Almost 80% of workers said that the benefits they receive is one of the reasons they choose to work for a particular company. Benefits cause employees to feel that their company appreciates them, according the 2011 Mercer Workplace Survey.
While benefits help with recruiting and retention, it can have other positive benefits such as "greater engagement, personal accountability and overall satisfaction," said Suzanne Nolan, partner, Mercer's U.S. Outsourcing business.
Other workplace initiatives that are catching employees' attention are wellness programs. Nearly a third of employees say they take advantage of their employer's wellness program up substantially from 23% last year. Looking specifically at disease management programs, 26% of employees surveyed took advantage of these programs up from 15% last year.
One reason however that employees might be so interested in wellness plans it that employees are being asked to pay a larger share of health care costs. This year, almost half (44%) of the employees surveyed reported that they were asked to pay more out of their own pocket for health benefits in the last 12 months.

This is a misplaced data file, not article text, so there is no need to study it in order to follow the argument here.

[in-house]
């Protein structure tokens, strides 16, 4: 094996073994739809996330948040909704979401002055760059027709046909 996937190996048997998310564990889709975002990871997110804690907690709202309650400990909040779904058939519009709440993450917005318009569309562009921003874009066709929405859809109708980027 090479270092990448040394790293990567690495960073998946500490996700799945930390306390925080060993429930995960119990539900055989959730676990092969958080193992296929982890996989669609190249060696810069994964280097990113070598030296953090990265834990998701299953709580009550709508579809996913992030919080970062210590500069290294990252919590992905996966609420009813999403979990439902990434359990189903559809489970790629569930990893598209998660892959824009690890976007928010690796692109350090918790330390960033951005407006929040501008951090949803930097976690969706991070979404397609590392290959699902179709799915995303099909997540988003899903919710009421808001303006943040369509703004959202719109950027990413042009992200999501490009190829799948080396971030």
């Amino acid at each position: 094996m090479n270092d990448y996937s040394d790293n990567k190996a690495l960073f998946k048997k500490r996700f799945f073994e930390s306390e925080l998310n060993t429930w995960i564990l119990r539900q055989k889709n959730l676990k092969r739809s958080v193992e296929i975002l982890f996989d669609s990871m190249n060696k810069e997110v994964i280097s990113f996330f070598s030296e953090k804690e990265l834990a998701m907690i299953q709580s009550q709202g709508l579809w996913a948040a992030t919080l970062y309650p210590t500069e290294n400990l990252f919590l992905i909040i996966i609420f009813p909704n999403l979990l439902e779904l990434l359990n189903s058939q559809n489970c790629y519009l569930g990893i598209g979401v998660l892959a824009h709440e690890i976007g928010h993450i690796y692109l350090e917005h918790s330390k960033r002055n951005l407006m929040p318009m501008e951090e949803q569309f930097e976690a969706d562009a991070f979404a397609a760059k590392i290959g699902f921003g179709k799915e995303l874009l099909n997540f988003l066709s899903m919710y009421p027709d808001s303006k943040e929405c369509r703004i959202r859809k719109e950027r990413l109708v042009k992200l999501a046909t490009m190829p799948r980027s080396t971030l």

Yet, 46% still identified their health benefits are "definitely worth" the cost (up from 38% in 2010).
Health Care Reform
Changes in health care coverage will continue as the health care reforms become reality. More than a third of the population of insured workers (36%, double the 2010 level) report that their employer has signaled coming changes in their health plan as a result of the new law. For companies with 250 to less than 5,000 employees, the figure rises to 45%.
Although still an unknown quantity for many workers, reform is being perceived more positively than one year ago. The proportion of workers expecting to be worse off is down and the proportion expecting to be better off is up, both on specific dimensions and overall.
Attitudes toward health care reform continue to break starkly by gender and age. Men are more likely to feel that they will be better off as a result of reform, while women are likelier to think they will be worse off.
Participants under 50 are more likely to expect to be better off, while those over 50 are more likely to expect to be worse off.